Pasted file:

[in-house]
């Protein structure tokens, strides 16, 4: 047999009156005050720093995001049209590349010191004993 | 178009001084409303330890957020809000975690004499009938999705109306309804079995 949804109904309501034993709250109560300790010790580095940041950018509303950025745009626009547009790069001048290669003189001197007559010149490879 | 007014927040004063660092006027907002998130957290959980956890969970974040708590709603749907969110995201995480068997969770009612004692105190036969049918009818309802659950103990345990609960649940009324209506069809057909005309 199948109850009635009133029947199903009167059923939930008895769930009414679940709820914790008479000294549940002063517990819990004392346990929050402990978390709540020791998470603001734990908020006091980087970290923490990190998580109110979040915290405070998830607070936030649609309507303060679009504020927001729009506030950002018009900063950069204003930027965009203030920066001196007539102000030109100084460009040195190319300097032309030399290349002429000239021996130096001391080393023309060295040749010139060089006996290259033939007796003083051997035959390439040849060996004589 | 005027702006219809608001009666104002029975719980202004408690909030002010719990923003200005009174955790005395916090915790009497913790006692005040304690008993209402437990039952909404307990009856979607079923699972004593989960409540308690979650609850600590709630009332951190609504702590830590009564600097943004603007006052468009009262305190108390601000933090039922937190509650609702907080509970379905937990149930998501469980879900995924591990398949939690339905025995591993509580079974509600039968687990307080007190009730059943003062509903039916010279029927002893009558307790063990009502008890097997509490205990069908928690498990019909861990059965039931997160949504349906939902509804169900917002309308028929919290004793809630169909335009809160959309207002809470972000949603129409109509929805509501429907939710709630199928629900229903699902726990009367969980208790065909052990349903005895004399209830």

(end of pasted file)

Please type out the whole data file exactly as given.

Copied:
[in-house]
């Protein structure tokens, strides 16, 4: 047999009156005050720093995001049209590349010191004993 | 178009001084409303330890957020809000975690004499009938999705109306309804079995 949804109904309501034993709250109560300790010790580095940041950018509303950025745009626009547009790069001048290669003189001197007559010149490879 | 007014927040004063660092006027907002998130957290959980956890969970974040708590709603749907969110995201995480068997969770009612004692105190036969049918009818309802659950103990345990609960649940009324209506069809057909005309 199948109850009635009133029947199903009167059923939930008895769930009414679940709820914790008479000294549940002063517990819990004392346990929050402990978390709540020791998470603001734990908020006091980087970290923490990190998580109110979040915290405070998830607070936030649609309507303060679009504020927001729009506030950002018009900063950069204003930027965009203030920066001196007539102000030109100084460009040195190319300097032309030399290349002429000239021996130096001391080393023309060295040749010139060089006996290259033939007796003083051997035959390439040849060996004589 | 005027702006219809608001009666104002029975719980202004408690909030002010719990923003200005009174955790005395916090915790009497913790006692005040304690008993209402437990039952909404307990009856979607079923699972004593989960409540308690979650609850600590709630009332951190609504702590830590009564600097943004603007006052468009009262305190108390601000933090039922937190509650609702907080509970379905937990149930998501469980879900995924591990398949939690339905025995591993509580079974509600039968687990307080007190009730059943003062509903039916010279029927002893009558307790063990009502008890097997509490205990069908928690498990019909861990059965039931997160949504349906939902509804169900917002309308028929919290004793809630169909335009809160959309207002809470972000949603129409109509929805509501429907939710709630199928629900229903699902726990009367969980208790065909052990349903005895004399209830």